The steam engine is an innovation that had lasting effects on the industrial revolution in Britain and the modern era. Utilizing the properties of steam, thermal energy could be converted to work in a system. However, it is important to consider how this idea resulted in what we all think about today: the Watt engine. To do this, we must consider the demand for such an engine and the demand’s circumstances.
However, before launching into this background information, it is important to note that Ferguson’s article, The Origins of the Steam Engine, is wrong to place the origin of the steam engine in England when, in fact, it was not some sudden idea. Ferguson references Savery’s engine, which utilizes the varying pressures of two different vessels to create a vacuum that would draw water upwards, to be the starting point. However, he does this injustice by saying that this idea simply came from others, specifically mentioning Saloman de Caus. Saloman de Caus was a French engineer who died about 25 years earlier than Savery was born that wrote on the subject extensively and even provides an illustration of the same idea in his book Les Raisons des Forces Mouvantes. De Caus’ illustration exemplifies the large similarity between his and Savery’s machine. So, this begs the question of why the steam engine did not become popular in France before it did in England. This has to do with the way the innovation was used. The key difference between the two inventors was that de Caus, an avid gardener, used the Steam Engine for either gardening or water fountains. Slowly, this information diffused into the other courts of Northern Europe and made its first stride in England through his younger brother, Isaac de Caus, when he was employed as an architect and landscaper and physically brought the steam engine idea to Lincoln’s Inn and the Wilton House. On the other hand, Savery used it for a much more functional purpose over form.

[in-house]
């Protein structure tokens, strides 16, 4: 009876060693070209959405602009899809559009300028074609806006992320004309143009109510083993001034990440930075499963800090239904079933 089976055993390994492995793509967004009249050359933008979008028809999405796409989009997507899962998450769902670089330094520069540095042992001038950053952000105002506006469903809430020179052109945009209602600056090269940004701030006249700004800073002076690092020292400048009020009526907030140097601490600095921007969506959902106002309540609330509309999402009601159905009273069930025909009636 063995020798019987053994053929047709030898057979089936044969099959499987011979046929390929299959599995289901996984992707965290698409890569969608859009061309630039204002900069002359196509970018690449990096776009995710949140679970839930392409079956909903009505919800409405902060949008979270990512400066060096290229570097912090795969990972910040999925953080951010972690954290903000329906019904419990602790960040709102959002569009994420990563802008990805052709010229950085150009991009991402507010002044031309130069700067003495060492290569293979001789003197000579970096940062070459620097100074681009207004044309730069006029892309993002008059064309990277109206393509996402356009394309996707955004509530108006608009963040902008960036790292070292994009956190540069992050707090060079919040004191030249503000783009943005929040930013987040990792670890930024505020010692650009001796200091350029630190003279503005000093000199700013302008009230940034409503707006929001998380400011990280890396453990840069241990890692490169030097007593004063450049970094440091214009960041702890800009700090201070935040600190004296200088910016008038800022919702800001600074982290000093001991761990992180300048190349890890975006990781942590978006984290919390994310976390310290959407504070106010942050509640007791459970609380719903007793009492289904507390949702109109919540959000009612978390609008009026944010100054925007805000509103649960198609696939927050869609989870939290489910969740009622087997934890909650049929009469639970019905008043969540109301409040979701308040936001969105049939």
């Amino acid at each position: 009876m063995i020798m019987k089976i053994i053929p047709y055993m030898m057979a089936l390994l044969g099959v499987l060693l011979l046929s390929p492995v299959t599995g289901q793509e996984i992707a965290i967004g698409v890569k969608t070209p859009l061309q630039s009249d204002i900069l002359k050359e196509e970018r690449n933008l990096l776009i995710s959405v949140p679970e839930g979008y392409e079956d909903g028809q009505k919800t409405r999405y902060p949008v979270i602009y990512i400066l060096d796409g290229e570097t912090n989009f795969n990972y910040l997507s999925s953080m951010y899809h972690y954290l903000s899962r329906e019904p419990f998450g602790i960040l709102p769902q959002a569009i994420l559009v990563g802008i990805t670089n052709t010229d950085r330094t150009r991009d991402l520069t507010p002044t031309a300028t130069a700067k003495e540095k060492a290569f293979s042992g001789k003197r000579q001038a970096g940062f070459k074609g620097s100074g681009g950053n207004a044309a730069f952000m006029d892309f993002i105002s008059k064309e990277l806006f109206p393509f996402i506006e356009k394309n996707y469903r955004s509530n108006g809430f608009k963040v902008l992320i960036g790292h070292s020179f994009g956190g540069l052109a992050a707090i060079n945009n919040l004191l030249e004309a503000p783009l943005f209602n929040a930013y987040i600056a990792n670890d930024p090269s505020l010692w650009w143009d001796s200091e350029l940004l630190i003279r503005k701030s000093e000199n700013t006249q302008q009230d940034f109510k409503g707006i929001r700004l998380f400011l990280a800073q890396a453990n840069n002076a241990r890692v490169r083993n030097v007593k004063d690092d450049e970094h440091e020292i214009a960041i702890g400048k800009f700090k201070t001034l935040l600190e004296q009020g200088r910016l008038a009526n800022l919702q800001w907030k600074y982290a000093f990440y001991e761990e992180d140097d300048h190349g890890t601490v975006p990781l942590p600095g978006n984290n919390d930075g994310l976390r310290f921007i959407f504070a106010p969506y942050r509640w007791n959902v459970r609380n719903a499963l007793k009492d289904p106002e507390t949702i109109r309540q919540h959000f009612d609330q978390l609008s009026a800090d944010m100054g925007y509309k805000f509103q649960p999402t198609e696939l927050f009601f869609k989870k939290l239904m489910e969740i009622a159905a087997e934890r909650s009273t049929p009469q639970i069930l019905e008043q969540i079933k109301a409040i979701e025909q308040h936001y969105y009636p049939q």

In England, during Savery’s time, there was a big problem that had been bothering miners: water. Taking water out of the mine was a very laborious and time consuming process. As a result, this cost mining companies, which already required a large amount of starting capital, quite a bit in expenditures. This water problem is what Ferguson calls the main, driving reason why steam power became popular. This, again, is another dubious claim by the article due to the fact that water being in mines was no new problem, presenting itself as far back as in Agricola’s works. The origin of the steam engine did not come from the demand of water logged mines for this reason.
As with many engineering developments, the chief source of the innovation being applied is simple: money. Savery heavily marketed his innovation to miners and Newcomen engines were designed purely with the purpose of raising water out of a mine and was later applied to other industries after many others witnessed its success. The Newcomen engine was unique from Savery and de Caus in the fact that Newcomen was not an engineer but just a lay man that took an interest in the technology and started making a profit off of it. Newcomen hadn’t really been exposed to this at all but the concepts were already there and they were just waiting for someone to take advantage of them. So, he did just that by modifying Savery’s design by including a piston. Another man called Watt was motivated by the same drive by patenting the design and improving it. Watt did not stop there and saw a real potential in converting thermal energy to kinetic energy for application in the real world. He did so by condensing the steam in the chamber attached to, but separate from, the main steam cylinder. After this double-acting engine, where steam moved the piston both upwards and downwards, Watt kept this piston mechanism but made the vertical piston join the arm with a special joint to maximize the angular acceleration of the arm. Also, as another advancement from the Newcomen engine, Watt made it so the speed of the engine can be manipulated so a desired work can be put out by controlling the steam rather than the furnace.
The steam engine didn’t just happen overnight but was motivated by the coming of a new economic age where a rising business class could afford to spend money on such inventions to benefit their capital.